Originally posted by WINGED
Because i am not too sure if experience with databases will get me jobs in other aspects of computers, such as hardware and networking???
Heya WINGED. Computers are a specialised field. I'm a systems administrator and therefore I look after the network infrastructure - the server hardware, operating systems, network hardware, maiking sure email flows and that people can log in OK, etc... I work for a software company and apart from applying the license code I know sweet FA about the products we sell.
You need to know what you want to do in computers and learn that. I get the impression that you're young. Are you in school or just left? Do you like mucking around with computers? If so, what do you like doing? Focus on what you like doing and apply that to what you want to do for a job. I remember one of my report cards from school saying, "Andrew should focus on software application rather than software hacking." hehehehe. I always liked to tinker and that's why I do what I do now.
As for whether to go with a traineeship or TAFE, that depends on what you want to do. I think employers regard experience (especially in a given product) over formal education. That said, employers also recognise that you are disciplined enough to sit through a course and pass it. Especially the industry certifications like Venom XR said. If you have certification in Microsoft, Cisco, Oracle, SAS, or whatever and you are going for a job that utilises those skills then the employer will recognise that you've studied for and passed the relevant axams.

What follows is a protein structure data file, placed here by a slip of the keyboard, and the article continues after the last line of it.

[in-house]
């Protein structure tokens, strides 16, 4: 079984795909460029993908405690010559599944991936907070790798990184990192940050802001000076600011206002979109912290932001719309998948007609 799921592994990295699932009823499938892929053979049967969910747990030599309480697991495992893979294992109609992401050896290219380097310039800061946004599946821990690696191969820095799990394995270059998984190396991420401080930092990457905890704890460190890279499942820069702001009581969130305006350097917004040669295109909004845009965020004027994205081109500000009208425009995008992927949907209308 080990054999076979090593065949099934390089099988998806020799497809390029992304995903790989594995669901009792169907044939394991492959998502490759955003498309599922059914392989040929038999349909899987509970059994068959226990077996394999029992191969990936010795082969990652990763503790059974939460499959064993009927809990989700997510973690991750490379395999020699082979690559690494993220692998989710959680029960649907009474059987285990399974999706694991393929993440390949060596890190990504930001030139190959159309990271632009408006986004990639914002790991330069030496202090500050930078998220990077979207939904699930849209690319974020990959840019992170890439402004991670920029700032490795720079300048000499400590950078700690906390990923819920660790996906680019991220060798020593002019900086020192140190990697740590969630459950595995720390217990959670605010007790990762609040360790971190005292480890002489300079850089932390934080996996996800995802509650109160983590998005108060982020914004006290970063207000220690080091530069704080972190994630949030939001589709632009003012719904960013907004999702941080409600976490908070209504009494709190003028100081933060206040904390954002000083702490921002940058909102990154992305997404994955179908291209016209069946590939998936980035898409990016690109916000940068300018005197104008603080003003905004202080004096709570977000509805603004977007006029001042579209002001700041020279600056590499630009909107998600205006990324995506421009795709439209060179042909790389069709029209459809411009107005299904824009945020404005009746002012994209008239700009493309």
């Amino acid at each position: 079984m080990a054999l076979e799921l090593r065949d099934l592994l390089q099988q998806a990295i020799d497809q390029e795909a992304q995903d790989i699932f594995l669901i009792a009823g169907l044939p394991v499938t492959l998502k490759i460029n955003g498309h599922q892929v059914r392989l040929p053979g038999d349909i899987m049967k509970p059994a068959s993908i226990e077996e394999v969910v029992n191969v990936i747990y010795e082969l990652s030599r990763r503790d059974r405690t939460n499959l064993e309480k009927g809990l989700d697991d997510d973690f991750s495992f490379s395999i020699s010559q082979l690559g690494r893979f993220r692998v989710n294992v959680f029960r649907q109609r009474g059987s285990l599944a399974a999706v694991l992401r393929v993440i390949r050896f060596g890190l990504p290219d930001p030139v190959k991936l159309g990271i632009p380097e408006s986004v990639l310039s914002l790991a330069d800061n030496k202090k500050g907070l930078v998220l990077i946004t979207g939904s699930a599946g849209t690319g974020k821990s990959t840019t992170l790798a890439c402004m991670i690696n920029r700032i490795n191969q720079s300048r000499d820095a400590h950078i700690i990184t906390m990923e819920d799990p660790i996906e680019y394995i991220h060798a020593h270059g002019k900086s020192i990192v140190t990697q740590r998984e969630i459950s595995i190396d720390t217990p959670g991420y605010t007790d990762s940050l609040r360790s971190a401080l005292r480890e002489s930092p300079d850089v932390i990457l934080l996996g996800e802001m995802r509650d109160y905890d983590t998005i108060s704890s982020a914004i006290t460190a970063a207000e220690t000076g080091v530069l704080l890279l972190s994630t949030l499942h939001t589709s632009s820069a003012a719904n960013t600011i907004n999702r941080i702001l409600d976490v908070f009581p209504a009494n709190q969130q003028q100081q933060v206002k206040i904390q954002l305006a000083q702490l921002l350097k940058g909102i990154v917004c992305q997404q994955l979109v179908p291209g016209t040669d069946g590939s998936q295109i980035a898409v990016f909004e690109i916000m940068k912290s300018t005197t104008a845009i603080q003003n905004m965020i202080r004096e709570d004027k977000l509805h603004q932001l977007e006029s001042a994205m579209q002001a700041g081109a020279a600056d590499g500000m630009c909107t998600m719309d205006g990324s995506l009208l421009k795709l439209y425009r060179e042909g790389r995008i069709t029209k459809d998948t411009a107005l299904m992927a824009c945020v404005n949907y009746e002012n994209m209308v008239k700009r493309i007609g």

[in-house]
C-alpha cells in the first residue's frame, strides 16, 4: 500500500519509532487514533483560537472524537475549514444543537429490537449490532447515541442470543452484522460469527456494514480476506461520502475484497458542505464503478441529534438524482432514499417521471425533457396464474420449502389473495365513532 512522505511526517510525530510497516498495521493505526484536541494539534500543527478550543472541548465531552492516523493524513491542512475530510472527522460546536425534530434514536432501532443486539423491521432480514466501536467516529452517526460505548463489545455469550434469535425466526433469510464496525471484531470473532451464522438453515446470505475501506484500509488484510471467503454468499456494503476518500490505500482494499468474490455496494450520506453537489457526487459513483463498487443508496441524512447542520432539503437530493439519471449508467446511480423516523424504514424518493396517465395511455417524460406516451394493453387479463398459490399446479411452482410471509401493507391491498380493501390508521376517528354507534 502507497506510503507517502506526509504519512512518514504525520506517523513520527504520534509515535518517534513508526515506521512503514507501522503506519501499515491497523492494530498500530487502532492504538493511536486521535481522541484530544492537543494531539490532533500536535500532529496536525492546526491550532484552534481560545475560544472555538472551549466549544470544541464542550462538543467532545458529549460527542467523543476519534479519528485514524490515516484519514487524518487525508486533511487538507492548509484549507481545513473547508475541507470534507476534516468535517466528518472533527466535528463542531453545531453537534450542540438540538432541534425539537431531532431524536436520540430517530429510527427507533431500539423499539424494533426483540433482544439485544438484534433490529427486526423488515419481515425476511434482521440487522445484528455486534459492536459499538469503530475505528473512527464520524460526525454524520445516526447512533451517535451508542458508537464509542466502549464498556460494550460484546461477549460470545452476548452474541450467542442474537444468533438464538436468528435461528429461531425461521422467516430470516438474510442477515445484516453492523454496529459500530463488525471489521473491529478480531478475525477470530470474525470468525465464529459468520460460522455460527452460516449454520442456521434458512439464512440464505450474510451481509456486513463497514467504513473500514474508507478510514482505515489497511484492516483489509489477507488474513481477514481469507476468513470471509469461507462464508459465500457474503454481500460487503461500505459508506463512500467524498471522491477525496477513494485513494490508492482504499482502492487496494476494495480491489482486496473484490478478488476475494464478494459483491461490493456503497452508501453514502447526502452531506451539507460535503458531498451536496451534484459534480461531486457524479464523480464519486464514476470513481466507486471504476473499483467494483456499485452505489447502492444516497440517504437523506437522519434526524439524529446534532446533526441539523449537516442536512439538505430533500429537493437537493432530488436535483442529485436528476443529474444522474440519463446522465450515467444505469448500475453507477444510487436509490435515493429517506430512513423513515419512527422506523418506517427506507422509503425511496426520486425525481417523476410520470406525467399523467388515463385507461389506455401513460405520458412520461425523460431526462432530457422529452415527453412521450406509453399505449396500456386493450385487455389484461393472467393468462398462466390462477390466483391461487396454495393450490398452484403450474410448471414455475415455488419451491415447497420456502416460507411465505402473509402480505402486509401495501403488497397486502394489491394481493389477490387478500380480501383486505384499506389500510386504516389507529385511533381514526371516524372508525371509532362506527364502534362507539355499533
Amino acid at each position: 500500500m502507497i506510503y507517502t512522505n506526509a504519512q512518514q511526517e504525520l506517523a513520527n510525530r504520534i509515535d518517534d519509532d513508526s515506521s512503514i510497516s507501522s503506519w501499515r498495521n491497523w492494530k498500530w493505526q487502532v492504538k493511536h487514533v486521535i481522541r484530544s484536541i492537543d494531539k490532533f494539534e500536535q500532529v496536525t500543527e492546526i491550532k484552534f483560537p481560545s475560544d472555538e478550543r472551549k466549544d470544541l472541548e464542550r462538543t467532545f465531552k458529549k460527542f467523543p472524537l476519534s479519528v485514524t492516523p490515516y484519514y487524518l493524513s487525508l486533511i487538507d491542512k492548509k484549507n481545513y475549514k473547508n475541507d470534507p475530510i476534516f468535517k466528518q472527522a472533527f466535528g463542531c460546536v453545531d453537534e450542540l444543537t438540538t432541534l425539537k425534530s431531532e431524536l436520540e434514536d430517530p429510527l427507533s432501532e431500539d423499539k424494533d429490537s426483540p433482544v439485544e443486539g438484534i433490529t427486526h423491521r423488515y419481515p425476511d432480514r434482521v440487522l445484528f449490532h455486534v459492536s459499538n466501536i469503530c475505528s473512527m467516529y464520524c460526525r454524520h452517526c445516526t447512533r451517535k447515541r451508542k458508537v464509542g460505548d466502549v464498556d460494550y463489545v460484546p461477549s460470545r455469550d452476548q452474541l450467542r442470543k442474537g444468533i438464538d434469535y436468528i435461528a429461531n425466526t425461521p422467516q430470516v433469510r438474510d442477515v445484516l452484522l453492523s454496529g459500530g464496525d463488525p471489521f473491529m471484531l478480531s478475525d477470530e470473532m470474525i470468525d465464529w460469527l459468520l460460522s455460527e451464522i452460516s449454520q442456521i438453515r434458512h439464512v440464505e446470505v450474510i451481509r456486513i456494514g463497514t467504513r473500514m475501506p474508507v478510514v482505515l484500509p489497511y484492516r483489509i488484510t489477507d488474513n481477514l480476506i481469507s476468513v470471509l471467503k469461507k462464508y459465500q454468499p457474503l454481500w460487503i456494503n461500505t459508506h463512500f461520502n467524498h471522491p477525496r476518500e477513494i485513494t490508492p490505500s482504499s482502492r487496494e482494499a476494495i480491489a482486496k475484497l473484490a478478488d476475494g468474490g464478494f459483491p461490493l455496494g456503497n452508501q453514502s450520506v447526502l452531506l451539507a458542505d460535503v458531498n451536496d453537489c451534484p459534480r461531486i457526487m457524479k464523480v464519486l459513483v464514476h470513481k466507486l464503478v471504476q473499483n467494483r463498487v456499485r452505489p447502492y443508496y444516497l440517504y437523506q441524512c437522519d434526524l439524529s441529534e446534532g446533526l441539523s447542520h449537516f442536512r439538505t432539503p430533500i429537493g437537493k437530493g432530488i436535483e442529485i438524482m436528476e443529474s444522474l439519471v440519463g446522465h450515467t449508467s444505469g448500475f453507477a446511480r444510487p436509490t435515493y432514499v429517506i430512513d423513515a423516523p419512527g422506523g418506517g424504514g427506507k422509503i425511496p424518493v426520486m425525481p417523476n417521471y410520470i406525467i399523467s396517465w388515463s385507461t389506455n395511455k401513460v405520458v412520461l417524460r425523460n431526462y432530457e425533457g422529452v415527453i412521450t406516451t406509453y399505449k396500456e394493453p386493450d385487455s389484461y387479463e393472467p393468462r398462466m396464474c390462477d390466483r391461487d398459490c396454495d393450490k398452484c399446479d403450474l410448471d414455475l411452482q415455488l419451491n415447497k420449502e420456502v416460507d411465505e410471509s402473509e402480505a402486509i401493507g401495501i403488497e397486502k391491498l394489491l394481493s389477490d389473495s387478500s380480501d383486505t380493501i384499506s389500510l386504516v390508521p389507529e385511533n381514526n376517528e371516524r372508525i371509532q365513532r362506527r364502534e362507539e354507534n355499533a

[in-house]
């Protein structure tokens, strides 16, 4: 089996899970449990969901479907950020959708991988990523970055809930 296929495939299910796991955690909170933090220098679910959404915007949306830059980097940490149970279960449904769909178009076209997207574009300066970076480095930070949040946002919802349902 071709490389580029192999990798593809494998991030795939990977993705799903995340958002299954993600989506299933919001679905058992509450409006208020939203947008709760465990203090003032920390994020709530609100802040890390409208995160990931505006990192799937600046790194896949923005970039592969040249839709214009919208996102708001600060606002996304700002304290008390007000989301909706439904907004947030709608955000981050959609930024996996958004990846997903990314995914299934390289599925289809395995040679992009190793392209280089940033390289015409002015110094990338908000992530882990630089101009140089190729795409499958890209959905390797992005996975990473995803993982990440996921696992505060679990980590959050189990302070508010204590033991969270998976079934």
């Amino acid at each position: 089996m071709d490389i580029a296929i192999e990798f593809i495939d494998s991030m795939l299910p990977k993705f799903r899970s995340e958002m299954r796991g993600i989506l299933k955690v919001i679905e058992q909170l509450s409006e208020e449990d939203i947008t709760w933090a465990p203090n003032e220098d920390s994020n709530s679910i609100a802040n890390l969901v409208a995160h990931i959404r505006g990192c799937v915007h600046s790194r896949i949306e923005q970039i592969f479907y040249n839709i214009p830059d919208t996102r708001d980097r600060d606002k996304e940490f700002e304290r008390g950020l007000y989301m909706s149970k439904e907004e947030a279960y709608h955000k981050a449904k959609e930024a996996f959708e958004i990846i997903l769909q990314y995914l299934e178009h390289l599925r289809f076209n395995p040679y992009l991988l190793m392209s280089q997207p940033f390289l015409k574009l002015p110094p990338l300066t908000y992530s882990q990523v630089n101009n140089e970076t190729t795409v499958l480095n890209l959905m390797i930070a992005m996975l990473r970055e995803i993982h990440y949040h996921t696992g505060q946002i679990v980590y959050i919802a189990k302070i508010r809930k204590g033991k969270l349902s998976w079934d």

At the end of the day when you're competing against others for a position you'll need more than what the other people have. Get educated, get a job, then get experience, then get the job you want and then (most importantly) keep your knowledge up to date. There's no use being certified in a product that's 2 versions old when the rest of the world is using the current version.
You might have to start in a job that you don't really want. My first job was installing MacIntosh's. I pestered the network guys to tell me stuff and I learned stuff that way. I also learned other important things that have nothing to do with computers such as working in a team, working by myself, working in an office environment, interacting with people, etc.
Go for it dude!